Not one word in the Globe feature comes from the mouth of any DTES resident. And none from any of the long-time small business owners, some of whom I know are already closing or moving because of escalating rents.
Twenty years ago, when New York City was in the throes of a similar phenomenon, Peter Marcuse, an urban planner at Columbia University, said:
“The opposite of gentrification should not be decay and abandonment but the democratization of housing.”
— LEE BACCHUS
Posted by lee bacchus at 7:16 PM
Thursday, February 16, 2012
Wednesday, February 8, 2012
Monday, January 30, 2012
Sunday, January 15, 2012
Sunday, January 8, 2012
Thursday, January 5, 2012
Wednesday, January 4, 2012
Sunday, December 11, 2011
Thursday, December 8, 2011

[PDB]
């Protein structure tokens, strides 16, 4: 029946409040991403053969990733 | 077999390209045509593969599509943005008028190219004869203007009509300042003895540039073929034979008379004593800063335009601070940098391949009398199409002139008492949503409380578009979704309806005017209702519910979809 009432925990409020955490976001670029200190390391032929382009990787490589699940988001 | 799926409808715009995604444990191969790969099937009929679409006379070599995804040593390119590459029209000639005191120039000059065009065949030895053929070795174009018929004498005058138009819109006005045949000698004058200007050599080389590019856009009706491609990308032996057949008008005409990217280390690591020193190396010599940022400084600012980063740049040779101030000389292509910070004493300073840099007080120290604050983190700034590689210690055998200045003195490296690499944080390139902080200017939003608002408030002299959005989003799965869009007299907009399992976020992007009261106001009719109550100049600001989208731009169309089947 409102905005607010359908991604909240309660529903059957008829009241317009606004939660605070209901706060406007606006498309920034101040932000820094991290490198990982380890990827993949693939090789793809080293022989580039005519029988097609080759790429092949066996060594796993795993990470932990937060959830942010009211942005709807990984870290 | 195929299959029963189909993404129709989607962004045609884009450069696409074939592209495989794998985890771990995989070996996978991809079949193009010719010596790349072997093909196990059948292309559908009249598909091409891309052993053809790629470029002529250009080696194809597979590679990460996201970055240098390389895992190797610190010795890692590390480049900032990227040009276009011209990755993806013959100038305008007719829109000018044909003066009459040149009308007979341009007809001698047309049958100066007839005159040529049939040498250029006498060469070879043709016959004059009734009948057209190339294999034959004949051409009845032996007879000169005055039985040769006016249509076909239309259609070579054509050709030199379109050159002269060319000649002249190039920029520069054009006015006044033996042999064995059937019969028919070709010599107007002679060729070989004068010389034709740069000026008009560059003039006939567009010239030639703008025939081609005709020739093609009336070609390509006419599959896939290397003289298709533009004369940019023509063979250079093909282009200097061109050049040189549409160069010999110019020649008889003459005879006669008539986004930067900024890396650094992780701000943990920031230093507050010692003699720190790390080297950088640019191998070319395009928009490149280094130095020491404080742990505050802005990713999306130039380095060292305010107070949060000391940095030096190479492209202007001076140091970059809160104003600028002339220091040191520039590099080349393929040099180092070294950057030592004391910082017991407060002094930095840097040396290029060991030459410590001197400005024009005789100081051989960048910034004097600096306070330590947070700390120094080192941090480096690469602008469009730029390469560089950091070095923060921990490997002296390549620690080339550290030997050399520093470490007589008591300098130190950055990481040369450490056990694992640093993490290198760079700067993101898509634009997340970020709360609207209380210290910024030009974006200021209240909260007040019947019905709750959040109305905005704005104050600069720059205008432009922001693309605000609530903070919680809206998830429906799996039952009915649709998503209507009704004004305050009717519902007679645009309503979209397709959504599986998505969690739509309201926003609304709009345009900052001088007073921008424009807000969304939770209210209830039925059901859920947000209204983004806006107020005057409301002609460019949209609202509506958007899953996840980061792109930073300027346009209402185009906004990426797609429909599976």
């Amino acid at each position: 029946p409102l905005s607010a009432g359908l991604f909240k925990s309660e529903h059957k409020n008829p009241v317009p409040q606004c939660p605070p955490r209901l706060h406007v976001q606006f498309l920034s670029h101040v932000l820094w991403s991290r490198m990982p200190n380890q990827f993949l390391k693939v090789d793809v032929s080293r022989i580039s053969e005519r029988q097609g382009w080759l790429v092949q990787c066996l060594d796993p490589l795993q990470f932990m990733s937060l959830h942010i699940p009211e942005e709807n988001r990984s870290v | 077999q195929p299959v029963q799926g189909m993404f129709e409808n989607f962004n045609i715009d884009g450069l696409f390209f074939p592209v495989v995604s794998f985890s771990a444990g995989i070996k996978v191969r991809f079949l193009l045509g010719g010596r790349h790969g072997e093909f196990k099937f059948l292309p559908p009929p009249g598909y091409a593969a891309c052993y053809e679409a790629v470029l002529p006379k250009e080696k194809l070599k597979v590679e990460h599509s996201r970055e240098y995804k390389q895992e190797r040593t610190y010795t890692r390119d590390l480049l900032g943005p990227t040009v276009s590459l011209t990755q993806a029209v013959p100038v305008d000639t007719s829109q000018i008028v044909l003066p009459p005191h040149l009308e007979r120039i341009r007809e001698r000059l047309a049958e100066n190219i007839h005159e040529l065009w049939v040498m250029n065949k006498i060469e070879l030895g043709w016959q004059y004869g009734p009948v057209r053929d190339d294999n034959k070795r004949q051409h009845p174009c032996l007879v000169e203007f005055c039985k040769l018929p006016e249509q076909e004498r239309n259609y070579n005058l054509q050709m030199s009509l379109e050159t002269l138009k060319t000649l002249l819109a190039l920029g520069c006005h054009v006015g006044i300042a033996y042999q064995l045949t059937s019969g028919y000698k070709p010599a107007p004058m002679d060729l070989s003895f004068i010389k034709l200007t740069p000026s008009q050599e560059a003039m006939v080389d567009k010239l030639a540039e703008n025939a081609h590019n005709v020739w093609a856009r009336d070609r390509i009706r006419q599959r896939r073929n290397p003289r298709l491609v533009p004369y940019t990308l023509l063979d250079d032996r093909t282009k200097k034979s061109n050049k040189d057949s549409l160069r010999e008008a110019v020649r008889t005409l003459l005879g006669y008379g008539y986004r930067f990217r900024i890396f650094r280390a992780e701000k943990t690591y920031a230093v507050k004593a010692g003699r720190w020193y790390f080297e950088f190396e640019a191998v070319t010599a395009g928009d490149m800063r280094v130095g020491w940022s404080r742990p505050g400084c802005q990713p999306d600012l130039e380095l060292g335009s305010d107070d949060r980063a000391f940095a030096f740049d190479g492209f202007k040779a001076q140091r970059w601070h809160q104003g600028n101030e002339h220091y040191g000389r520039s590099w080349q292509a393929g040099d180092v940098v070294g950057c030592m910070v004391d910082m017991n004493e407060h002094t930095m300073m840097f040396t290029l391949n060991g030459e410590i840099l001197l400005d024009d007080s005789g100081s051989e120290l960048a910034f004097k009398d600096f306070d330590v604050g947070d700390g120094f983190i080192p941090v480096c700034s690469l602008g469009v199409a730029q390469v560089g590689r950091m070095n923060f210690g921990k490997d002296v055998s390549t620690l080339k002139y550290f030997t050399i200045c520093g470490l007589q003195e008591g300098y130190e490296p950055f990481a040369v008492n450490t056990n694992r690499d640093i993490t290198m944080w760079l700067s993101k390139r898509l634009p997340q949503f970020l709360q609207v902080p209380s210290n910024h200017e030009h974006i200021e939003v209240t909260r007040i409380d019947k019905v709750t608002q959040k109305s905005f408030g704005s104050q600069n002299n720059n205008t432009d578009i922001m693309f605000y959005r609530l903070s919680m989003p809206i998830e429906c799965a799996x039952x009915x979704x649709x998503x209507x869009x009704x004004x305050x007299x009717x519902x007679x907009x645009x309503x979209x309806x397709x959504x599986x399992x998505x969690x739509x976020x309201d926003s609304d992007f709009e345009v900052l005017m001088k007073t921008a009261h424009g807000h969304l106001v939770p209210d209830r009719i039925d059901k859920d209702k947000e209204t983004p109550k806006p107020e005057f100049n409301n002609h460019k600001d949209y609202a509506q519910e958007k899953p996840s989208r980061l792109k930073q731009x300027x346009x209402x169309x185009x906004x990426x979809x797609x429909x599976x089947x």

You never know what the day will hold, especially when you try to discard it immediately into the garbage function, as I tried to do with a missive from Lululemon, you know, that bunch of creepily miliitant clothing shills who, in a colossal leap of credibility, have stooped to advocating Ayn Rand's Atlas Shrugged to push their wares.
Today I got a fulsome and definitely stupid promotion from Lululemon, saying that I could get into it for nothing, being from the media and everything. Apparently everybody else would have to pay?
I fired back, "This is a joke, right?" Within minutes I got this response from some petty functionary called Kristen or something, though her job description claimed a position far loftier than white trash gofer idiot. She said (note the sarcastic use of lower-case), "excuse me?" My response was, "It was a polite way of saying fuck off."
Kristen, a good and tactful company representative, fired back, memorably, "Get a life loser."
I replied, "Thanks but I have one. Get a job, loser."
I hoped Kristen Could read my best wishes and my auxiliary thoughts. Among which were, " Thanks for sharing your pr skills and your dreams of world domination, a dream predicated on No-iron Fortrel and not invading Poland again.
And so ended my dream of connubial bliss with Kristen, or whatever her name was.
— Lloyd Dykk